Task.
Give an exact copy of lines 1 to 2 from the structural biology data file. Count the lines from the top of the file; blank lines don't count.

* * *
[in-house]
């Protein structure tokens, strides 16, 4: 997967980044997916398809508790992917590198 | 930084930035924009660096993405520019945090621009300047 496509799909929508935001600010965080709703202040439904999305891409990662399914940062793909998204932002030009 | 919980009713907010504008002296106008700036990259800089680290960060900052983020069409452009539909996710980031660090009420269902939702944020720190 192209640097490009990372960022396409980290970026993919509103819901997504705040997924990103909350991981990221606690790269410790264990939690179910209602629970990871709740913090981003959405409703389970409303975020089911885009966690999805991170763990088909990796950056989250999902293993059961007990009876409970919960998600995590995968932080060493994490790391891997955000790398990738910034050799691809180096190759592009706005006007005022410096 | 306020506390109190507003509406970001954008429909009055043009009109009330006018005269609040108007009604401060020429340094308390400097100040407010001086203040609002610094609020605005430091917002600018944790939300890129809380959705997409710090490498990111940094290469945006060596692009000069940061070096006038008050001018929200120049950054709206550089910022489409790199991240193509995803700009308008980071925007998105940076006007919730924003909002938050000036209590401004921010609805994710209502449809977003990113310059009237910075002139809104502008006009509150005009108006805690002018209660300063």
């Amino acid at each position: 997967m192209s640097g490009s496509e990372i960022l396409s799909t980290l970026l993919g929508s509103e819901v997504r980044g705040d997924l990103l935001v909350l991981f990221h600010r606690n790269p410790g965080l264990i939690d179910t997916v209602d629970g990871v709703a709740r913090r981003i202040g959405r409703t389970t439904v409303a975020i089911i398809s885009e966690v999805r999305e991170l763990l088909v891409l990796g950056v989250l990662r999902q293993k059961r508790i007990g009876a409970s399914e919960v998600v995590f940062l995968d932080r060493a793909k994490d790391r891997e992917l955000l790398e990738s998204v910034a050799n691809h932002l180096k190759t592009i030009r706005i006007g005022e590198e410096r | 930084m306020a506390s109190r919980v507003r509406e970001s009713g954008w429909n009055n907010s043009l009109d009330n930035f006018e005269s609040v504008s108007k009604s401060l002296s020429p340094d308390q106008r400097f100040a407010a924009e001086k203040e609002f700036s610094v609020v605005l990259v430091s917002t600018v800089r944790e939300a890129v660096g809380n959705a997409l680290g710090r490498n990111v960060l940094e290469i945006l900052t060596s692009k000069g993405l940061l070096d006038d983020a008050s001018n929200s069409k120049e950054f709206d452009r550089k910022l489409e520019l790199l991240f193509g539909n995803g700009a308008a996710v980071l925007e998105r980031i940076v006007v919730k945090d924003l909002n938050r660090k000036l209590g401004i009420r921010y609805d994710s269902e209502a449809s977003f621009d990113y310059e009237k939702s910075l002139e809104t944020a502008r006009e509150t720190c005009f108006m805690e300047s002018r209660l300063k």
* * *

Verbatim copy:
[in-house]
């Protein structure tokens, strides 16, 4: 997967980044997916398809508790992917590198 | 930084930035924009660096993405520019945090621009300047 496509799909929508935001600010965080709703202040439904999305891409990662399914940062793909998204932002030009 | 919980009713907010504008002296106008700036990259800089680290960060900052983020069409452009539909996710980031660090009420269902939702944020720190 192209640097490009990372960022396409980290970026993919509103819901997504705040997924990103909350991981990221606690790269410790264990939690179910209602629970990871709740913090981003959405409703389970409303975020089911885009966690999805991170763990088909990796950056989250999902293993059961007990009876409970919960998600995590995968932080060493994490790391891997955000790398990738910034050799691809180096190759592009706005006007005022410096 | 306020506390109190507003509406970001954008429909009055043009009109009330006018005269609040108007009604401060020429340094308390400097100040407010001086203040609002610094609020605005430091917002600018944790939300890129809380959705997409710090490498990111940094290469945006060596692009000069940061070096006038008050001018929200120049950054709206550089910022489409790199991240193509995803700009308008980071925007998105940076006007919730924003909002938050000036209590401004921010609805994710209502449809977003990113310059009237910075002139809104502008006009509150005009108006805690002018209660300063």